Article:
In M:I-2, the mission involves capturing the monster chemical weapon "Chimera," a deadly virus mutated from a possible influenza cure. This time around, the plot has lost the group dynamics and clever writing that distinguished the television show, and, to a lesser extent, the first movie. These have been replaced with rock climbing, facemask stunts, motorcycle joisting, and the film's real star, Tom Cruise's wavy locks. The steely military crop top of Mission: Impossible has been replaced with a midlength flop, like the one glamorized by Jan-Michael Vincent and Kurt Loder. Whatever slow motion, fire-rimmed act Woo creates, the camera is there to capture the nuances of Mr. Cruise's hair's performance. Numerous lady friends have confided to me openly and in awed tones about their respect for the hair's performance. It's an act the masses can appreciate, and no doubt Mr. Cruise's whiter-than-thou smile will fuel many a fantasy for weeks to come.
This is not to say a $130 million, two-hour Paul Mitchell commercial with Tom Cruise isn't worth the $7 admittance fee. If there is anyone in the world besides Tom Cruise who would warrant the kind of buzz this movie has received, then Hollywood has not unearthed him. Unfortunately, Cruise cannot save the film from its tinny dialogue, most of which is delivered through earpieces and hidden microphones. I am convinced there never was a script; the producers just paid Robert Towne, the highly respected writer of Chinatown, to slap his name on an outline around which Woo staged his amazing stunts.
At first, Dougray Scott, who plays villain Sean Ambrose seemed up to the task of competing with Cruise's Ethan Hunt for the affections of the eye-poppingly fetching Nyah Hall, played by Flirting and Beloved's Thandie Newton. Nyah is introduced as a beautiful, clever, and independent thief who ends up doing nothing but slinking around sullenly in a child-sized T-shirt with no bra. Why waste a third of the film setting up a character that becomes no more than helpless eye candy, needing to be rescued by a man? I'm waiting for the day Jane Campion gets to direct one of these huge action vehicles so we get a chance to meet a powerful, self-determined female hero.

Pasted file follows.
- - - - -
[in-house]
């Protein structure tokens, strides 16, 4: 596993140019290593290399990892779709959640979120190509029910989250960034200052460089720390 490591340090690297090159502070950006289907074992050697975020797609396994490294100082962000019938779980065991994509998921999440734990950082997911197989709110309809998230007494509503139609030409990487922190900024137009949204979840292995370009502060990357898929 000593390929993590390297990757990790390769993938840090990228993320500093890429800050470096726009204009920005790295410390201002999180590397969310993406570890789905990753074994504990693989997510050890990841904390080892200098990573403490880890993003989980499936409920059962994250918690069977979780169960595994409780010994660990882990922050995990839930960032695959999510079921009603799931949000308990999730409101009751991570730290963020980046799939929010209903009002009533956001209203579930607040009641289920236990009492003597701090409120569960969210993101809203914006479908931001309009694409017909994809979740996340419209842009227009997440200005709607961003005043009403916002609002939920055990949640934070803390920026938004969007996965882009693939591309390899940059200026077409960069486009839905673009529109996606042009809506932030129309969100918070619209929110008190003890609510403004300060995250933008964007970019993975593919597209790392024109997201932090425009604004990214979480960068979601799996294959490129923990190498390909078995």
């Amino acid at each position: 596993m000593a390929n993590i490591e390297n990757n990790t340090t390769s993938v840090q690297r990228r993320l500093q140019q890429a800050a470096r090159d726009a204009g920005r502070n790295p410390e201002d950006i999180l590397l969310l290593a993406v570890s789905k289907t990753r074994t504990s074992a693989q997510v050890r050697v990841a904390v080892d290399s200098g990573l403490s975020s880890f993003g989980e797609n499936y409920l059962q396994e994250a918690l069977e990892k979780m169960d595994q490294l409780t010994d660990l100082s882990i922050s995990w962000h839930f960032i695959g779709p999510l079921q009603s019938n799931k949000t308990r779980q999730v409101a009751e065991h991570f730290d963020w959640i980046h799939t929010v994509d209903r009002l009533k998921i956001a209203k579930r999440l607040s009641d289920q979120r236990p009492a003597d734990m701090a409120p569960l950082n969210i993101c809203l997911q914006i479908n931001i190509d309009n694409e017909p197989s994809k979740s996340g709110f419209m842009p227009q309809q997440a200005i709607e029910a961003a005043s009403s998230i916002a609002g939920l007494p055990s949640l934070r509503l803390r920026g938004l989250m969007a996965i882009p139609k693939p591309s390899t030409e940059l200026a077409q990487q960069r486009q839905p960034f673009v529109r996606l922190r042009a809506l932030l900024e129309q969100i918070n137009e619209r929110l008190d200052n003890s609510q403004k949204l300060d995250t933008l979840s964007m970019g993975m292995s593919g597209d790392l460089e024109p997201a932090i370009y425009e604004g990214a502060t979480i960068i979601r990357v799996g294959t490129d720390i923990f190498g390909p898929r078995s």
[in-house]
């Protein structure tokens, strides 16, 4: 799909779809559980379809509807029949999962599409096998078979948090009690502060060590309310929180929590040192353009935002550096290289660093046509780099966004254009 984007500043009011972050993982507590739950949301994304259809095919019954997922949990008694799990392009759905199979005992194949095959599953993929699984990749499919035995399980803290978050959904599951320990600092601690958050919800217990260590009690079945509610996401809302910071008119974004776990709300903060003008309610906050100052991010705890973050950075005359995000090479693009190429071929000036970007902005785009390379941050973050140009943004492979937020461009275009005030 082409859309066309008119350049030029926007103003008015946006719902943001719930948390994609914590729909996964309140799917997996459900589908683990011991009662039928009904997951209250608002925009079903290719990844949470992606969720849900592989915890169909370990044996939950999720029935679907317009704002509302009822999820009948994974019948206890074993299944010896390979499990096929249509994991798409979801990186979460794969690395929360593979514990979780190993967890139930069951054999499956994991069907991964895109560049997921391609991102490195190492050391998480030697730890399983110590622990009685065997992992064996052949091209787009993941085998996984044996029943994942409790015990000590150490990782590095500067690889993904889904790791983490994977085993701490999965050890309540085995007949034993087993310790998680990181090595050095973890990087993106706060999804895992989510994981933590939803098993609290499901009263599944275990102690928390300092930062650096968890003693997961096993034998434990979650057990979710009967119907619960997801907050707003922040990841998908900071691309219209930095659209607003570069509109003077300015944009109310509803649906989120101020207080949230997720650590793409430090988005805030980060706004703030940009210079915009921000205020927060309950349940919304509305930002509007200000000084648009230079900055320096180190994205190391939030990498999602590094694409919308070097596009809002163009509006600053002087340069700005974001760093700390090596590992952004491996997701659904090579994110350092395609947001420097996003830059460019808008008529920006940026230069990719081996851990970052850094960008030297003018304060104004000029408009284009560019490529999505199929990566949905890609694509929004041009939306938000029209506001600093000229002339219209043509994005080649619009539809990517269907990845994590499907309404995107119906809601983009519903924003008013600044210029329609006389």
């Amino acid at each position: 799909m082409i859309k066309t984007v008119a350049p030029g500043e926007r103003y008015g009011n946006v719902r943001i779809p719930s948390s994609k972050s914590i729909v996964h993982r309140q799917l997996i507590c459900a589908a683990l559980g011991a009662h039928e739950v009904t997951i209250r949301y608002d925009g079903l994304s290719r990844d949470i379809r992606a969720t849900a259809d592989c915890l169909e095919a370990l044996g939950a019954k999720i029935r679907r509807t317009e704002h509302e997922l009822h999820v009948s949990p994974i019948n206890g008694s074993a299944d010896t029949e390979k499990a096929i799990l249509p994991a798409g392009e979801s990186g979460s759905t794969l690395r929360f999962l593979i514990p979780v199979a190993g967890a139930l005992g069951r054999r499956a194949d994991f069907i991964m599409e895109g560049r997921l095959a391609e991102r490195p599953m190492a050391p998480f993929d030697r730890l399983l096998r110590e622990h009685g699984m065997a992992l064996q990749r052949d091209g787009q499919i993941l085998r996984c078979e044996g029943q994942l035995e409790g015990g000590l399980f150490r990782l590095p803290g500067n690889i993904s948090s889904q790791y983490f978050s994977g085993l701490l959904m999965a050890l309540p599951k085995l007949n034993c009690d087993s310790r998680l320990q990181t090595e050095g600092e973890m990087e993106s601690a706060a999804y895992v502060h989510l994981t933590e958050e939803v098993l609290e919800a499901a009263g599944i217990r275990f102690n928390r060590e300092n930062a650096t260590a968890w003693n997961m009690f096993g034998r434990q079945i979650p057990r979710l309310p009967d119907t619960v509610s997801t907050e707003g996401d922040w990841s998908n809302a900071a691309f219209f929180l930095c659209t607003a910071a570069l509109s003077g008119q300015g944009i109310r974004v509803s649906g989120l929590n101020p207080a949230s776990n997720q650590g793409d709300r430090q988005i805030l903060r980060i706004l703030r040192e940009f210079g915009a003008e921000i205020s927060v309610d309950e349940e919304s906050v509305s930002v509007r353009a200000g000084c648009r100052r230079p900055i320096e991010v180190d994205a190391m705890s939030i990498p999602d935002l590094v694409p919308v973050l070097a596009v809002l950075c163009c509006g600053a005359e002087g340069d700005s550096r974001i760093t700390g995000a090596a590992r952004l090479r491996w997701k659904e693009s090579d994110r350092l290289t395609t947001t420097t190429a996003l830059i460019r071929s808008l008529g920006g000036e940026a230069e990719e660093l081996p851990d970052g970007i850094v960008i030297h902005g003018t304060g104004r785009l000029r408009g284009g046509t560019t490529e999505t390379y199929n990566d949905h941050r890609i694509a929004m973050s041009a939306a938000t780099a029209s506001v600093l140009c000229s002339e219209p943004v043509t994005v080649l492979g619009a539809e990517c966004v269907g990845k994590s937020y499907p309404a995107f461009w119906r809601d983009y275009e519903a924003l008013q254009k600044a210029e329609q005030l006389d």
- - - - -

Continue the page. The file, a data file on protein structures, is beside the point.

Towards the end of M:I-2, Ambrose becomes a blubbering fool when he notices he's lost the girl to Hunt's teeth. He had to see it coming: American white teeth and leather jacket equals good guy who gets the girl. Scottish brown teeth and stonewashed denim jacket equals creep who gets filled with lead. Due to the extensive re-shooting required to finish the film, Dougray Scott also lost out on the big prize. The actor had been slated to play the awesome Marvel comic book character Wolverine in this summer's true blockbuster event movie X-MEN, but missed the chance due to scheduling conflicts with M:I-2.
In an obvious attempt to create a James Bond-like franchise, the producers of M:I-2 have abandoned all similarities to the television series. There's little relating to the first Mission: Impossible either, except for the spy hero, Ethan Hunt, and Ving Rhames' computer wizard Luther Stickell. Since Rhames is the only actor with whom Cruise has any chemistry, it's too bad he remains stuck in a van smacking a computer, and hanging out of a helicopter shooting machine guns and regurgitating the stock black-guy line, "Oooo, I'm mad now." Even Mission: Impossible's beloved theme song has been overproduced and cheapened by Limp Bizkit's incoherent rendering.
A mediocre movie that happens to be blessed with 30 minutes of incredible John Woo hyperstylized, slow motion pigeon violence, M:I-2 is not a complete waste of celluloid. The carefully choreographed car-mating ritual and sophisticated acrobatics a la The Matrix are top notch. M:I-2 just relies too heavily on the Woo-ish notion of interchangeability of the face/mask/identity that he exploited in Face/Off. It's all retread; even the plot is an amalgam of the last 11 James Bond flicks: Sneering bobo has killer virus. He will exterminate the population of Sydney if he doesn't get billions of dollars and, in a "contemporary" twist, stock options.
At its Hollywood core, M:I-2 provides a perfect example of what producers come up with when they don't have any additional stars to put around the bread and butter. They stick Tom Cruise masks on everybody and Band-Aids on their Adam's apples to give them that nasally Tom Cruise sound. The problem with the masks is that the script doesn't offer a half-baked, sci-fi excuse as to how they work. Is one sentence about a hologram or liquid spray-on vapor too much to ask? Or are the masks just magical skin latex things that conform to anyone's features and can sweat and bleed, and have eyeballs and superhuman white teeth, not to mention the best damn hairplugs in the history of wig art? At one point, I was pulling for the delicious Thandie Newton to rip off her face and be Tom Cruise, so Tom Cruise's hair would get a chance to make out with Tom Cruise's teeth. It would have made an honest climax to a long film.